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The advertisements given below were picked up through ASCI’s Suo Motu surveillance of Print and TV media via the National Advertisement Monitoring Services (NAMS) project. Out of 255 advertisements that were picked, 85 cases were resolved immediately wherein the advertisers confirmed that the advertisements were being withdrawn post receiving the complaints. Of the 170 advertisements examined by the CCC, complaints against 169 advertisements were upheld. Of these 169 advertisements, 109 belonged to the Education sector, 37 advertisements belonged to the Healthcare sector, seven belonged to the Personal Care category, five belonged to Consumer Durables, four belonged to Food & Beverage and seven fell in the “Others” category.

Violation of ASCI’s Guidelines for Celebrities in Advertising.

1. Fena (P) Limited (Fena Superwash Powder): The television advertisement’s claim “No.1 choice of millions of consumers” featuring celebrities Preity Zinta, K L Rahul, and Ravichandran Ashwin was not substantiated with verifiable market survey data of the advertiser’s product and other competitor products among representative country wide population, or through a third party validation, to prove that they preferred Fena over other brands in the detergent / bar category. Hence, the voice over claim having reference to the consumers’ choice for the product quality, is misleading.

2. Times Internet Limited (CricPlay): The print advertisement’s claim “India's Favourite Fantasy Cricket Game” featuring sportsman Gautam Gambhir was not adequately substantiated as there was no audited report or third-party validation for the claim. The CCC was of the opinion that star ratings alone are not necessarily a true reflection of a particular app being consumers’ “favourite” or it being preferred over others. Other important parameters such as inclusion of all leading apps across platforms and the actual downloads for each app per platform and whether the apps are paid or free were not provide by the advertiser.


1. My Mission: The print advertisement’s claim “Assured success in constable exams” with respect to the courses mentioned, was not substantiated with verifiable supporting data of their students who achieved success in the constable exams. The claim assuring success is misleading.


1. Reckitt Benckiser Healthcare India P. Ltd (Ring Guard): The television advertisement’s claim as translated from Tamil “Gives relief from fungus in 7 days” was inadequately substantiated. The said claim when seen in conjunction with the visual of a “ring worm on the hand disappearing completely in 7 days”, implying cure, is misleading by gross exaggeration and implication. The advertiser acknowledges that the product only provides a symptomatic relief from “symptoms” of fungal infection. The CCC observed that as per visual presentation of the advertisement, a consumer is likely to interpret the claim that the product cures fungal infection. The TVC further shows the father, who is afflicted by fungal infection carrying the baby while the corresponding super refers to relief in seven days. Fungal clearance requires much longer treatment and portraying that the product cures fungal infection in seven days is encouraging an unsafe practice especially for a contagious condition.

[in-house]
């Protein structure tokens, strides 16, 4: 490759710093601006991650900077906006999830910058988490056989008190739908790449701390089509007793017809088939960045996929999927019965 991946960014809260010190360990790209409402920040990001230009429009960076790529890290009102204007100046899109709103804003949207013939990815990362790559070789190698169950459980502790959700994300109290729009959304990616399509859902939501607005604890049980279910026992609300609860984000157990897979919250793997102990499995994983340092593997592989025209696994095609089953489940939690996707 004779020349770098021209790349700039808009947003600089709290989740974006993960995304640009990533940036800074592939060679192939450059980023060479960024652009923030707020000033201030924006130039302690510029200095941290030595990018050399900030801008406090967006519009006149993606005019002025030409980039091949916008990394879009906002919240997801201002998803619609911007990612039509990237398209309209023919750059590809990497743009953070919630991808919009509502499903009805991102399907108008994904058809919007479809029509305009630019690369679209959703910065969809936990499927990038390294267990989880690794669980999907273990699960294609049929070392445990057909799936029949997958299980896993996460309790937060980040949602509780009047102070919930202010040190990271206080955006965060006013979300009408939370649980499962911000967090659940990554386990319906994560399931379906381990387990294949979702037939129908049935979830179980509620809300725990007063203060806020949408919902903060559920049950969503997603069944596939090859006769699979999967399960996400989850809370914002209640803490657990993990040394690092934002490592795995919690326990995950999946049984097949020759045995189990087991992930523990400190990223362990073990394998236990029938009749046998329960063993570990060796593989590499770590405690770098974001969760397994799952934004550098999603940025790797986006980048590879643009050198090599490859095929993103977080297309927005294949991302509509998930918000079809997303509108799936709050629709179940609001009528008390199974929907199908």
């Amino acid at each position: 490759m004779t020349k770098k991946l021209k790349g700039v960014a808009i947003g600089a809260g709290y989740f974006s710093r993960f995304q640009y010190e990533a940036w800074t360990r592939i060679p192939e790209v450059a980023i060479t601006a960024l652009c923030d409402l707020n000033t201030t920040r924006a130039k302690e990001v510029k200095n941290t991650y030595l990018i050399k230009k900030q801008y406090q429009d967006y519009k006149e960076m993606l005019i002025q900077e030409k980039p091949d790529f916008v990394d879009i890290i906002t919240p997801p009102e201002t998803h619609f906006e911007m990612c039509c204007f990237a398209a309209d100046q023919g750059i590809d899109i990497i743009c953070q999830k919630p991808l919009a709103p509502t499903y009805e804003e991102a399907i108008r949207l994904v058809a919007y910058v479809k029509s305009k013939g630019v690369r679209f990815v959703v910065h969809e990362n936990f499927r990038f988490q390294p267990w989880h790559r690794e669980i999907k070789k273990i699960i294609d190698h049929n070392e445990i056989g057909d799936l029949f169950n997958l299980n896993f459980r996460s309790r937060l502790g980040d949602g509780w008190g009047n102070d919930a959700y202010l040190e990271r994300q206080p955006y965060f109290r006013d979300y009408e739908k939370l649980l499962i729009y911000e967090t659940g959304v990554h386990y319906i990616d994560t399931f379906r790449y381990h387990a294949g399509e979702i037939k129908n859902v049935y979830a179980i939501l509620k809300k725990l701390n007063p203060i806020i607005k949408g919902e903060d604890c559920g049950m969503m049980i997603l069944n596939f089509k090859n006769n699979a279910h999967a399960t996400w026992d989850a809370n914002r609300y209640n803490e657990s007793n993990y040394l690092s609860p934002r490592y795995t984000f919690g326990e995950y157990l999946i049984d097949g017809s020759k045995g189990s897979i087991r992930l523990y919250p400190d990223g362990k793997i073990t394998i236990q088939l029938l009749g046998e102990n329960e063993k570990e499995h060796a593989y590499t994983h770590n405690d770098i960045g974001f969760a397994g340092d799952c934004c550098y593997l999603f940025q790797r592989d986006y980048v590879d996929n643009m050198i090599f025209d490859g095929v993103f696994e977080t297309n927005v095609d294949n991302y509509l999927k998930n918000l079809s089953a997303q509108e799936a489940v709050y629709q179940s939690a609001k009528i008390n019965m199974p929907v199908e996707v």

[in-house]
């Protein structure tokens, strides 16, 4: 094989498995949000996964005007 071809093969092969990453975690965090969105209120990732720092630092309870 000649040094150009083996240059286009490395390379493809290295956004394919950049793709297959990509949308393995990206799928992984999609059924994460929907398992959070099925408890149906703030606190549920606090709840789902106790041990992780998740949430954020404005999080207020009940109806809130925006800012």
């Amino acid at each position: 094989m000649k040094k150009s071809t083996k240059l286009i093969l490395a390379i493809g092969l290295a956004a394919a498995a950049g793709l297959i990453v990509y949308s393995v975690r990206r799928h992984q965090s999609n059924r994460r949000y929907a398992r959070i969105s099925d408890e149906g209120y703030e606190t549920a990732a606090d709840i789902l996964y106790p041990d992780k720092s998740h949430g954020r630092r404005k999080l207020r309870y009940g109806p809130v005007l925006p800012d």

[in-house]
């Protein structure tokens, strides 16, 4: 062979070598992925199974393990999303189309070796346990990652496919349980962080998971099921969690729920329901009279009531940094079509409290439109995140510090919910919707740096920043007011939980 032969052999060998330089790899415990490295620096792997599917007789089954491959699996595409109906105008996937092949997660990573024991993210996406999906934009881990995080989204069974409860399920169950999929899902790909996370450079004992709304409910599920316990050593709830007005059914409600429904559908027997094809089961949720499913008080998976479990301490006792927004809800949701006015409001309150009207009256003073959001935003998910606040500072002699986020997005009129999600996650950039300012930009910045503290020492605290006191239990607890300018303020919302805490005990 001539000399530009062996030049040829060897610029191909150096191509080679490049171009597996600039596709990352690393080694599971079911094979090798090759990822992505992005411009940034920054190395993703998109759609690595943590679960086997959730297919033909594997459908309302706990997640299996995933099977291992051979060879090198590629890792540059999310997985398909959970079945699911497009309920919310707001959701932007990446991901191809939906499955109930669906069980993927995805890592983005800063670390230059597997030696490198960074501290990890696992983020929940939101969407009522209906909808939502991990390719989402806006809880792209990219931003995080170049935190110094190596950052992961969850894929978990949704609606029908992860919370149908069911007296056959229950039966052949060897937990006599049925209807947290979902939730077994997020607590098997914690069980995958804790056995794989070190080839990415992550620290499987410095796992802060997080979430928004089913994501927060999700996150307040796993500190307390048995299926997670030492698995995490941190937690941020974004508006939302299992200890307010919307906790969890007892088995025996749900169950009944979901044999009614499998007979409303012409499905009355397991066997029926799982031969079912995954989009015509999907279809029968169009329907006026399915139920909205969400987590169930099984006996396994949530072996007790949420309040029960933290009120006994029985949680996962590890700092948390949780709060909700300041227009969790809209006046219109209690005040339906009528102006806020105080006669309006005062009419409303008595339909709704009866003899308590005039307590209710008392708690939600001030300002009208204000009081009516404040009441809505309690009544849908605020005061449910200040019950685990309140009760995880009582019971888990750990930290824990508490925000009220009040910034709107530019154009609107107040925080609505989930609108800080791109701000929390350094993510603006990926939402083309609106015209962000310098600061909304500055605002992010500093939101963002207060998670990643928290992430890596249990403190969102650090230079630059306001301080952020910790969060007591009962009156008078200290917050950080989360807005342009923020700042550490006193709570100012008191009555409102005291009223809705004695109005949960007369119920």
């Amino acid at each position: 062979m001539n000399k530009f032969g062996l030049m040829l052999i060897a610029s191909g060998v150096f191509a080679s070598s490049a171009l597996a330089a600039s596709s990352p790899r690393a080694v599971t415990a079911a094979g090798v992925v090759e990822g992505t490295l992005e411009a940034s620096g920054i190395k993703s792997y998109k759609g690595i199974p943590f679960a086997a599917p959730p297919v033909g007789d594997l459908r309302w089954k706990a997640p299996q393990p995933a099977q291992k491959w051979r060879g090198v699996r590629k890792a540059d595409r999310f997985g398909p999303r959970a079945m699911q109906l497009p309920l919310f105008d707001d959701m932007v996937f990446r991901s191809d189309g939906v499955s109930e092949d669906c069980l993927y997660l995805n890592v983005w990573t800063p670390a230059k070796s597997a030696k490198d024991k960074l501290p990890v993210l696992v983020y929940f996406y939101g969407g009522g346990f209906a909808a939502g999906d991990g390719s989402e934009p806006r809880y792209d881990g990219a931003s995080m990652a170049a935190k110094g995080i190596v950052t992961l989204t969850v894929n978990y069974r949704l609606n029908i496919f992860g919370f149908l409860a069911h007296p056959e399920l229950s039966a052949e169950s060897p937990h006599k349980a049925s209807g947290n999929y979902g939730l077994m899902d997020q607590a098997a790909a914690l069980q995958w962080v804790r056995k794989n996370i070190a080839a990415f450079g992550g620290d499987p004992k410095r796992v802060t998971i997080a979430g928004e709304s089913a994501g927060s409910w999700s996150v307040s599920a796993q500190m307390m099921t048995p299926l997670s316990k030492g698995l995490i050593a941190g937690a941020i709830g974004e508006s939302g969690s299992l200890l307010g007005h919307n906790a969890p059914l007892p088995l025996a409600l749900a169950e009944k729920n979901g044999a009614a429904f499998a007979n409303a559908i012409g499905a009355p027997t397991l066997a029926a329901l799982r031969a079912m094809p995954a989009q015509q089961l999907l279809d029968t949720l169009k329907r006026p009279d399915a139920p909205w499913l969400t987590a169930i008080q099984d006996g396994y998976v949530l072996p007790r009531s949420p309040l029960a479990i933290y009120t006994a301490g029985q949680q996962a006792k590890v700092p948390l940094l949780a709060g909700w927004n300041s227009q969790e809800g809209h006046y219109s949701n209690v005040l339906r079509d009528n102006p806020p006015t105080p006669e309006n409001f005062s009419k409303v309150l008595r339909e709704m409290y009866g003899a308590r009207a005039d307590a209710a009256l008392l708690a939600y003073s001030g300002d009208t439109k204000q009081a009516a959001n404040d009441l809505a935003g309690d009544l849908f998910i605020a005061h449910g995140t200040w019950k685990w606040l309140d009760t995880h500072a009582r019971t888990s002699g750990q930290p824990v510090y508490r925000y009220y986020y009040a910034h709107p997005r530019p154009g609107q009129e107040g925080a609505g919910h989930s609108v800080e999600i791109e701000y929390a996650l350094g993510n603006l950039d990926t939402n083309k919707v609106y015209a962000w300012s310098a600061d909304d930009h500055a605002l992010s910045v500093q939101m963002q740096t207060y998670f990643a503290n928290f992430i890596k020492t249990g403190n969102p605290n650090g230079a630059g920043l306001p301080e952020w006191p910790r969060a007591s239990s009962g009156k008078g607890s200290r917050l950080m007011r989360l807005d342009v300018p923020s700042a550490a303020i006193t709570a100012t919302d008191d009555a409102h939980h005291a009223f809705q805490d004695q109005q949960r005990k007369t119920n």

2. Medlife International Private Limited – Medlife: The print advertisement’s claim, “India's No.1 E-Pharmacy” was not conclusively proven with any verifiable comparative data. It was observed that the advertiser relies on the report by Frost & Sullivan on E-Pharmacy in India - An Exponential, to substantiate its claims. However the source of information in this report is the advertiser’s own blog, hence the report cannot reasonably be accepted as sufficient substantiation. The advertiser market share needed to be independently verified and other players shares like Netmeds, 1MG, Pharmeasy, Myra, CareOnGo and Pharmasafe have to be similarly assessed to ensure that no player has a larger share than the advertiser.